Sunday, August 20, 2006

2004 Summer Vacation -- Day 1

It seemed like such a simple plan. Fly from my home in Cleveland to see my family in Connecticut. Pick up Dad, and spend a few quality days exploring New England by air, camping under the wing and enjoying the kind of freedom that only general aviation can afford. It sounded perfect, but I was about to discover that Mother Nature had her own plans for my week's vacation.

GA pilots learn early on in their student pilot days - perhaps when a lesson is cancelled due to an unfavorably strong crosswind - how fickle the weather can be, and how important it is to keep your travel plans flexible. With light aircraft, it's difficult to set an agenda and stick to it regardless of what develops. Pilots who fail to heed that simple lesson can often be read about in the pages of NTSB accident reports.

With that sober thought in mind, I set off on my flying vacation.

Day 1

Cleveland, OH to Westerly, RI, 451nm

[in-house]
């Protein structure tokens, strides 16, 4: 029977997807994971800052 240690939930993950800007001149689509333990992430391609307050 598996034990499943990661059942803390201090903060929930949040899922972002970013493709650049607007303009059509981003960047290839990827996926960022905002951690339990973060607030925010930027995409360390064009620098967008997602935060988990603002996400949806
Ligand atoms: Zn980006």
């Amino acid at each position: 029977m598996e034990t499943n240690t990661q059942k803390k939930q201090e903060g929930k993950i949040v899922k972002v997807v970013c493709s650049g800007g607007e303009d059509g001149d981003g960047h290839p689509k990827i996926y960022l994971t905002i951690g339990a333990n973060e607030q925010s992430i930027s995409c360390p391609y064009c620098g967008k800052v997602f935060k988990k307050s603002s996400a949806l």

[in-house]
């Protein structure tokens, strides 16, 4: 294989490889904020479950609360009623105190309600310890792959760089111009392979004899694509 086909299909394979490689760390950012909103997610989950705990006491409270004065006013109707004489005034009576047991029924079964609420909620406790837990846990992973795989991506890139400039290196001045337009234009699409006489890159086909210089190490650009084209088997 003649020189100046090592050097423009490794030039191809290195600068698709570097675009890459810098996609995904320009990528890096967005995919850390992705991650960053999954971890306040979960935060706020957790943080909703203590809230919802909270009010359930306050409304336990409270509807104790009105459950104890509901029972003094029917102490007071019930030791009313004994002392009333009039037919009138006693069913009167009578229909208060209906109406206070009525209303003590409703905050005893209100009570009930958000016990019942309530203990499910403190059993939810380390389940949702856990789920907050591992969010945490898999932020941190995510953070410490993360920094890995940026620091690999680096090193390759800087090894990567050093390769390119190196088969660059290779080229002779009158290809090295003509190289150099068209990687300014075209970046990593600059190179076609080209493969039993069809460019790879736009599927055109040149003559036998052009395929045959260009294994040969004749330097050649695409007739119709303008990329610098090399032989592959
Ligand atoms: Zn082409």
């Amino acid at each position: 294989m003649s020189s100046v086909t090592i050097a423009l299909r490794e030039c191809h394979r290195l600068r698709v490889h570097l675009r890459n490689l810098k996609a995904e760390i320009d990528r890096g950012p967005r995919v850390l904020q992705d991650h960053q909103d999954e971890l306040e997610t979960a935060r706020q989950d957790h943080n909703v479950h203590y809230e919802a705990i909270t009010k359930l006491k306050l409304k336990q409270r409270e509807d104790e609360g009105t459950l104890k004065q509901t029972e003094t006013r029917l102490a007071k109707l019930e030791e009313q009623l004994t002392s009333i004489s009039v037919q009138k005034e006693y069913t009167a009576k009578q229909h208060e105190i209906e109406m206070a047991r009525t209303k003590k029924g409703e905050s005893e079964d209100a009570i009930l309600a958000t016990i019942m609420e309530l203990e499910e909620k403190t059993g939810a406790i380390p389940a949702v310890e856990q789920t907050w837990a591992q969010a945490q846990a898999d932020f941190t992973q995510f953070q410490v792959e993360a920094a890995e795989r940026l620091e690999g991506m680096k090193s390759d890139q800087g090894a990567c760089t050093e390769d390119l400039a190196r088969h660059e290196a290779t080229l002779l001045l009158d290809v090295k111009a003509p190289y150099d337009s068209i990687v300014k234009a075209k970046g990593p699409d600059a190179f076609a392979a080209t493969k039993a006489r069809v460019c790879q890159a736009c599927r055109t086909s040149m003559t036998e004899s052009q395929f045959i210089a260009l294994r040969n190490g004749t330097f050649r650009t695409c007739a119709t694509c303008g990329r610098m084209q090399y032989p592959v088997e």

My original plan was to depart my home airport around 10am and arrive in Rhode Island around 2pm. But, the evening before departure, a check of the weather shows a cold front threatening to push its way through our neck of the woods. Late morning thunderstorms look likely to make travel in my non-Stormscope equipped 1964 Cessna 172E all but impossible. So, I set the alarm clock for 5am. I'm going to beat that weather system out of Cleveland.

I'm up at five o'clock and on the phone to Flight Service for a briefing. My plan is to get to the airport early so I can take some time in the pilot's lounge to scan the radar and satellite images. Plus I want to run my flight plan through the AOPA Flight Planner to see how much help I'm going to get from those winds aloft. Sure, I could do it by hand, but it's easier and more precise to let the computer do it for me.

As I pull into the empty parking lot at Weltzien Skypark it occurs to me I never did find out that code on the airport office's digital combination lock. So much for relaxing in the pilot's lounge with a cup of coffee as I pore over the charts.